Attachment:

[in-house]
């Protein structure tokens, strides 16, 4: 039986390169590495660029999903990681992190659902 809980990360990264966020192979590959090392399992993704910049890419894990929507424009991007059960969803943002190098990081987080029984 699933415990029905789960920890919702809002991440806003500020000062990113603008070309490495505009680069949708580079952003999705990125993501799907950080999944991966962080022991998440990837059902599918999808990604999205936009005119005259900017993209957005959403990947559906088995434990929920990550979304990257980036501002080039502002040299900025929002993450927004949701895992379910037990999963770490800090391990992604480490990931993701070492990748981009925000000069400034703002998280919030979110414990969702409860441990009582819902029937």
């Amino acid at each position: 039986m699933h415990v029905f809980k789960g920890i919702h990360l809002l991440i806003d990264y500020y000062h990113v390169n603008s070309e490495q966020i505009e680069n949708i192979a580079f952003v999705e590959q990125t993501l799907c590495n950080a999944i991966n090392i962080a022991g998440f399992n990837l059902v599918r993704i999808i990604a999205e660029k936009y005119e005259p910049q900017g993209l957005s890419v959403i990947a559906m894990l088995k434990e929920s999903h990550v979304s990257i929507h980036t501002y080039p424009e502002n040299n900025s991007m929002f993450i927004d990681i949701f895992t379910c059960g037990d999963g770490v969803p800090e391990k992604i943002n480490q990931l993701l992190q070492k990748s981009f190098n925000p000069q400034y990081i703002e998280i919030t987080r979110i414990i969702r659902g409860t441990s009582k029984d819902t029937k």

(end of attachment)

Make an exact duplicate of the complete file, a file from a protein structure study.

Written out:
[in-house]
């Protein structure tokens, strides 16, 4: 039986390169590495660029999903990681992190659902 809980990360990264966020192979590959090392399992993704910049890419894990929507424009991007059960969803943002190098990081987080029984 699933415990029905789960920890919702809002991440806003500020000062990113603008070309490495505009680069949708580079952003999705990125993501799907950080999944991966962080022991998440990837059902599918999808990604999205936009005119005259900017993209957005959403990947559906088995434990929920990550979304990257980036501002080039502002040299900025929002993450927004949701895992379910037990999963770490800090391990992604480490990931993701070492990748981009925000000069400034703002998280919030979110414990969702409860441990009582819902029937």
């Amino acid at each position: 039986m699933h415990v029905f809980k789960g920890i919702h990360l809002l991440i806003d990264y500020y000062h990113v390169n603008s070309e490495q966020i505009e680069n949708i192979a580079f952003v999705e590959q990125t993501l799907c590495n950080a999944i991966n090392i962080a022991g998440f399992n990837l059902v599918r993704i999808i990604a999205e660029k936009y005119e005259p910049q900017g993209l957005s890419v959403i990947a559906m894990l088995k434990e929920s999903h990550v979304s990257i929507h980036t501002y080039p424009e502002n040299n900025s991007m929002f993450i927004d990681i949701f895992t379910c059960g037990d999963g770490v969803p800090e391990k992604i943002n480490q990931l993701l992190q070492k990748s981009f190098n925000p000069q400034y990081i703002e998280i919030t987080r979110i414990i969702r659902g409860t441990s009582k029984d819902t029937k």